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Sleep Deprivation Can Lead to Excess Snacking

Sleep Deprivation Can Lead to Excess Snacking

By Victoria Shanta Retelny, RDN, LDN

Tired and hungry? Your sleep debt may be contributing to your junk food cravings.

Sleep is more than just a time to rest your eyes; it’s vital to your overall health and wellness—even your waistline.

Studies have shown that being sleep-starved can lead to overeating. A recent University of Chicago study, published in the journal SLEEP, examined the effects of sleep restriction on hedonic eating (eating not precipitated by energy need) in 14 healthy individuals ages 18 to 30 with regular sleep patterns. The participants were studied under two conditions: with 8.5 hours of sleep for four nights and 4.5 hours of sleep for four nights.

“The breadth of research on sleep restriction shows that hunger and appetite increase with sleep restriction,” says Erin Hanlon, PhD, first author of the study and research associate at the Sleep, Metabolism and Health Center at University of Chicago Medicine.

Over the course of the study, the sleep-deprived participants showed greater desire to eat. When they slept less, they ate more calories and fat in snacks—nearly 1,000 calories and twice the fat—in the early evening compared to only 600 calories in snacks when they had a full night’s sleep. “There was an inability to inhibit snacking when the participants were sleep-deprived. They were not only hungry, but they also snacked on high-calorie foods,” Hanlon says.

Lack of sleep stimulates the endocannabinoid (eCB) system, which is involved in appetite, mood and memory—the same system targeted by marijuana. Mindless munchies can ensue.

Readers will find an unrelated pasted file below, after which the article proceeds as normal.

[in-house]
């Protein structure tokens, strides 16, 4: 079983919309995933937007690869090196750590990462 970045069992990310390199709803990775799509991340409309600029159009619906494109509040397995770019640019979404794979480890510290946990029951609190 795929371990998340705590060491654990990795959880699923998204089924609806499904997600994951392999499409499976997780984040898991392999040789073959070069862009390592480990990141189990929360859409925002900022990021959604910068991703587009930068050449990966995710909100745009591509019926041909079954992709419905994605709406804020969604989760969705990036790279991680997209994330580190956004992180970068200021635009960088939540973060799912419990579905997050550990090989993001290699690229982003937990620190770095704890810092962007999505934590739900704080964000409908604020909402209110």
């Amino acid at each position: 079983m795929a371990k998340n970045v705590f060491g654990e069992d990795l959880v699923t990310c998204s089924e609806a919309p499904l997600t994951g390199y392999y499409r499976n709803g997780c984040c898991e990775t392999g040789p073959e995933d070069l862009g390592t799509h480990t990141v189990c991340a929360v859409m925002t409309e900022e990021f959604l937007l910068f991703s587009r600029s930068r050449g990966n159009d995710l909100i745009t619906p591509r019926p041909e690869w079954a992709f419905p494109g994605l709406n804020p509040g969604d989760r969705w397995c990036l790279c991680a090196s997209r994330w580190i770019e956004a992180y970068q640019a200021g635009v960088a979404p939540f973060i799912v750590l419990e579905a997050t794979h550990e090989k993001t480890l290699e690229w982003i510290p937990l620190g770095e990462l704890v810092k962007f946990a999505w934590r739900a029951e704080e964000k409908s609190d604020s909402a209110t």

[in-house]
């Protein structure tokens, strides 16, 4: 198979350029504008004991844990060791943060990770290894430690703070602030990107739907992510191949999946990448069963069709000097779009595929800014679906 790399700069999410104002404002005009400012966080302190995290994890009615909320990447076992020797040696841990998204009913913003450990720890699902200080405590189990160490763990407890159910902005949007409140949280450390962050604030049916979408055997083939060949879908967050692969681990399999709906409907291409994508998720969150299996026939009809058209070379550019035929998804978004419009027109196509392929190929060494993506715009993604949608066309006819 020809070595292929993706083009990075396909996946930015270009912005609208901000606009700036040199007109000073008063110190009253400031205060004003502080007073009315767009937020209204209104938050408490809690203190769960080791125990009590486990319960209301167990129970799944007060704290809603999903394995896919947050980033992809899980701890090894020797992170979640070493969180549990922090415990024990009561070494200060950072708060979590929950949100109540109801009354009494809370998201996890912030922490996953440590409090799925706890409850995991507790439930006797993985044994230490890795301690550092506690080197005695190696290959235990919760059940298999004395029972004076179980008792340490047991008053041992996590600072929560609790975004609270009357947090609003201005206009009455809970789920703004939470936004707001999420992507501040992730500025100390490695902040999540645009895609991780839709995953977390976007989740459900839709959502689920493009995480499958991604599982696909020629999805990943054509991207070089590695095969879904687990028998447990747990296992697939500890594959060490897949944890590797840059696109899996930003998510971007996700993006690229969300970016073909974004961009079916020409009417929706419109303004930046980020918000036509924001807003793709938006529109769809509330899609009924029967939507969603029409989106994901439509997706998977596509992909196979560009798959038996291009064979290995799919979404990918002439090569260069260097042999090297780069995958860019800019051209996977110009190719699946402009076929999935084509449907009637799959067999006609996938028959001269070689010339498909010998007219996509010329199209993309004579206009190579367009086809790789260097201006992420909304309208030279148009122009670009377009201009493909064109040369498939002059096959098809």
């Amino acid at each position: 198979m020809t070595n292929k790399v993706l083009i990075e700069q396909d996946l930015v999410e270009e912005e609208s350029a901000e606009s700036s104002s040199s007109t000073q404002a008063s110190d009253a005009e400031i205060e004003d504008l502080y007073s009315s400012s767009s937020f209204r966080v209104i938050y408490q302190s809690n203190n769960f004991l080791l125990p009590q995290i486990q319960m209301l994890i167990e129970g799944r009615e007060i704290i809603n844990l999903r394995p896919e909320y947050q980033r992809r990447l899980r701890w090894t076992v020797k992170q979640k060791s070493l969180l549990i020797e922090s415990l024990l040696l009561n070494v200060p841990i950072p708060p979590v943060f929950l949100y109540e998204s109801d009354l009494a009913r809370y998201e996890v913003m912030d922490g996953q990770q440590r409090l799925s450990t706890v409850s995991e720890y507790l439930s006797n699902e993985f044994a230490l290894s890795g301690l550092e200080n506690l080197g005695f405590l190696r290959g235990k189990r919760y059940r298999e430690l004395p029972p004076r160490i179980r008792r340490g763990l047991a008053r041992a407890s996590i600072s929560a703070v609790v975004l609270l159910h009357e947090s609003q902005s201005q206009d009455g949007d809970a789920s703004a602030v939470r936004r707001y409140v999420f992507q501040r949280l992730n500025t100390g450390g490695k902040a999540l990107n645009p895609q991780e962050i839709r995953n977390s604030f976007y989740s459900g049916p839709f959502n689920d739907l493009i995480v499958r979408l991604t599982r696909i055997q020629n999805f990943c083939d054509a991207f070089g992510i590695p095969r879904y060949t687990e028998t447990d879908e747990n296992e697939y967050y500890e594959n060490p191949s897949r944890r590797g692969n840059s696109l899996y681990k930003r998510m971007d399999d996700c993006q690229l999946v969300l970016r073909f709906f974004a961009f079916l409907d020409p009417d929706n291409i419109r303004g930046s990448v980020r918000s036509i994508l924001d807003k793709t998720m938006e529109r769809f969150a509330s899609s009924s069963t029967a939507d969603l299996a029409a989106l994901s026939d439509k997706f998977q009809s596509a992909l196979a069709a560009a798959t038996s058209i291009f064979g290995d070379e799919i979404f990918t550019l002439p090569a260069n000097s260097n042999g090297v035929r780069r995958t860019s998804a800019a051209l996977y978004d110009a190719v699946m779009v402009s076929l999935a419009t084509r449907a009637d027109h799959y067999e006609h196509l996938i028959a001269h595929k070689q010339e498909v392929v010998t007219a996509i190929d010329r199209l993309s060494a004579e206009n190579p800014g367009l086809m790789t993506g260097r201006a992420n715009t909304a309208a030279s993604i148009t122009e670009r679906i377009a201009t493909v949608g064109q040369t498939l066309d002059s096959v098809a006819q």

Researchers found that average levels of endocannabinoid 2-AG were the same in the two conditions over a 24-hour period, but there was a higher peak later in the day following the sleep-restricted condition. When they were sleep-deprived, participants reported later increases in hunger and appetite and were less able to stop snacking. “The peak in 2-AG led to an increased desire to eat midafternoon—after 2:30 p.m.—when participants were sleep deprived,” Hanlon says. Levels remained elevated until about 9 p.m., leading to later and larger snacks.

How important is sleep?

The quality of your sleep is just as important as a healthy diet and exercise in the prevention of chronic diseases, such as obesity, type 2 diabetes and heart disease, as well as premature death. The Centers for Disease Control and Prevention has termed chronic sleep insufficiency as a public health problem in the United States.

“Sleep is far from unproductive time,” explains Katherine Finn Davis, PhD, RN, CPNP, a nurse researcher at The Children’s Hospital of Philadelphia, who copresented a session about the importance of sleep at the Academy of Nutrition and Dietetics Food and Nutrition Conference & Expo (FNCE) held in Nashville.

“Sleep is vital for cognitive function, consolidation of memories, [and] optimal learning and is a neurobiological need among many other things,” Davis says. Yet, the National Center for Health Statistics reports that 30 percent of American adults do not meet the recommendation of getting at least seven hours of sleep daily.

There are many reasons we lose sleep, including work, family care, extracurricular activities, social activities, television viewing, early school start times and medical problems. “Even sharing your bed with someone else or a pet can affect the quality of your sleep,” says Devon Golem, PhD, RD, LD, copresenter of the FNCE sleep session and director of the dietetics program at New Mexico State University.

Whatever the reasons, sleep deprivation—whether acute or chronic—is risky. It can adversely affect cognitive functioning and the brain the same way that drinking too much alcohol can. (Research shows that after 19 hours without sleep, performance on some tests was equivalent to performance with a blood alcohol content of 0.05%, and 24 hours without sleep had the equivalence of 0.10%, which is legal drunkenness.)

Here are three ways to get better sleep and more of it:

1. Lights out. Dim lights at least an hour before bed. The sleep hormone, melatonin, comes out in the dark and allows you to sleep better.

2. Minimize media use before bed. Turn off laptops, smart phones and TVs to calm yourself down mentally and physically before you close your eyes.

3. Cut back on caffeine. Avoid stimulants with caffeine, such as soft drinks, energy drinks, coffee and tea, at least a few hours before bed.

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Victoria Shanta Retelny, RDN, is a lifestyle nutritionist and author of Total Body Diet for Dummies. Follow her @vsrnutrition.

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